These tragedies are what truly define me as a coach. Whatever you've got, whatever you've been through, not taking care of your physical and mental health will only make things worse.

All my decisions are split into two choices:

  • Bad to neutral
  • Neutral to good

Meaning if I do something, at the very worst, it will do nothing, at the very best it will do something great. Or the other side, it will most likely be bad, at the very best nothing will happen.

Just because nothing is a possible outcome of either choice doesn't mean it's the same choice. Especially when you're acting on your health...

I'm not like other fitness people. I didn't grow up loving fitness or sports, I don't have a fitness fetish. Fitness is the tool I use to help people get shit done and live to the best of their abilities. It's what I use to program myself to be the most effective person I can be.

I've been fortunate enough to train with some of the best athletes in the world over the years. Professional fighters, champions, Olympians, top strength and conditioning coaches, specialists in yoga, sports therapy, sports psychology, and beyond.

This gave me the road map to differentiate myself from other trainers who just look good, self taught themselves how to work out, then got a basic certification. My training and education is at the level of training world class athletes, but my niche is using that background to train the average person.

When I came back to LA and began personal training, I saw a huge gap between how the best train and how the rest of us train. I saw a need and decided to train regular people, instead of athletes. Why should only our athletes get in such good shape when the rest of the population was suffering? Why were all the information that our athletes have not trickling down to the regular person? It was elitist in my opinion. They say the rich keep getting richer, well the best in the world keep getting better and the rest of us were getting sicker and fatter. The fattest country has the best athletes, that's a huge health gap.

I love an underdog story. It's why I root for my clients to beat the odds.

Through my own health problems, the psychology I learned through sports and martial arts, and what I've learned through personal tragedy is that:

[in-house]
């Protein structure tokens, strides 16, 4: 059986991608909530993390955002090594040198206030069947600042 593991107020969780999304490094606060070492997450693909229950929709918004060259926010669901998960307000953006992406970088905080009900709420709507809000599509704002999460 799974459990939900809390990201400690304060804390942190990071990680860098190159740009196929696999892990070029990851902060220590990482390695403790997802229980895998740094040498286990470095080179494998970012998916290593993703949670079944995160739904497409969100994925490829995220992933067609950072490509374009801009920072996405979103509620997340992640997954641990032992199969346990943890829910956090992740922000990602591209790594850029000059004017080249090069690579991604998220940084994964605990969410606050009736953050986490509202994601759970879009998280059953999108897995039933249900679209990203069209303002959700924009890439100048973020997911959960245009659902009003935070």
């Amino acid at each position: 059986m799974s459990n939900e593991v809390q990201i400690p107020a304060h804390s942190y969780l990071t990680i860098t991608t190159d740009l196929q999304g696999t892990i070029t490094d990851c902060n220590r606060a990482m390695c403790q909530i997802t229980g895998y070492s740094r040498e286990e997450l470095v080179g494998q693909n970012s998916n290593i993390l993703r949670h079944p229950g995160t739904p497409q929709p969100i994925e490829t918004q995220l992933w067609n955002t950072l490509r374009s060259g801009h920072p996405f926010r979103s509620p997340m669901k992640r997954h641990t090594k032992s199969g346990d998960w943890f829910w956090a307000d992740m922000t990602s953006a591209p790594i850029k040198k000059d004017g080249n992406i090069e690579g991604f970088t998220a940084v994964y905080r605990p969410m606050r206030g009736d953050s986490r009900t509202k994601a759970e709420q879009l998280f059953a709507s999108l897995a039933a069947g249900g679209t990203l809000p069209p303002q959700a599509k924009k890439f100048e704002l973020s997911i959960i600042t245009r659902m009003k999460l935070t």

• No limitations can define your heart and desire.
  • That an indomitable; mind and spirit should be a part of any fitness goal.
  • That to be truly superhuman, it's not about how good you look, or how strong you can get. It's about resilience. There's plenty of people who look good and can lift heavy things. How many people can say they never get hurt or sick? Let's be superhuman then.

I won't lie or try to sell you or give you some marketing hype about how I am now some Adonis because I'm not and I don't want to be. I actually don't agree with trainers who take a compulsive amount of muscle pictures of themselves. I find it just makes the narcissistic and selfish aspect of our culture even worse. It condones and validates it. It also shames anyone who's not like them. In marketing, sex appeal often trumps substance.

I haven't solved all my own health problems. In fact I've given myself more injuries from years of sparring, fighting, and adventuring. But I know a lot about the human body and mind, what it can do, and things you can do for it.

I still have pain but I manage it; I move, I make it work, and no one can question my heart and desire. It's a game of degrees and you make yourself better as much as you can whenever you can any way that you can. I don't aim for a perfect life, just a better one.

I am reminded of a quote by Mark Twain:

This has been the motto of my life.

Sam Yang from an early age has been obsessed with connecting the dots between martial arts and efficiency, health, mindset, business, science, and habits to improve optimal well-being. For more info, join his newsletter. You can also connect to All Out Effort on Facebook and Twitter.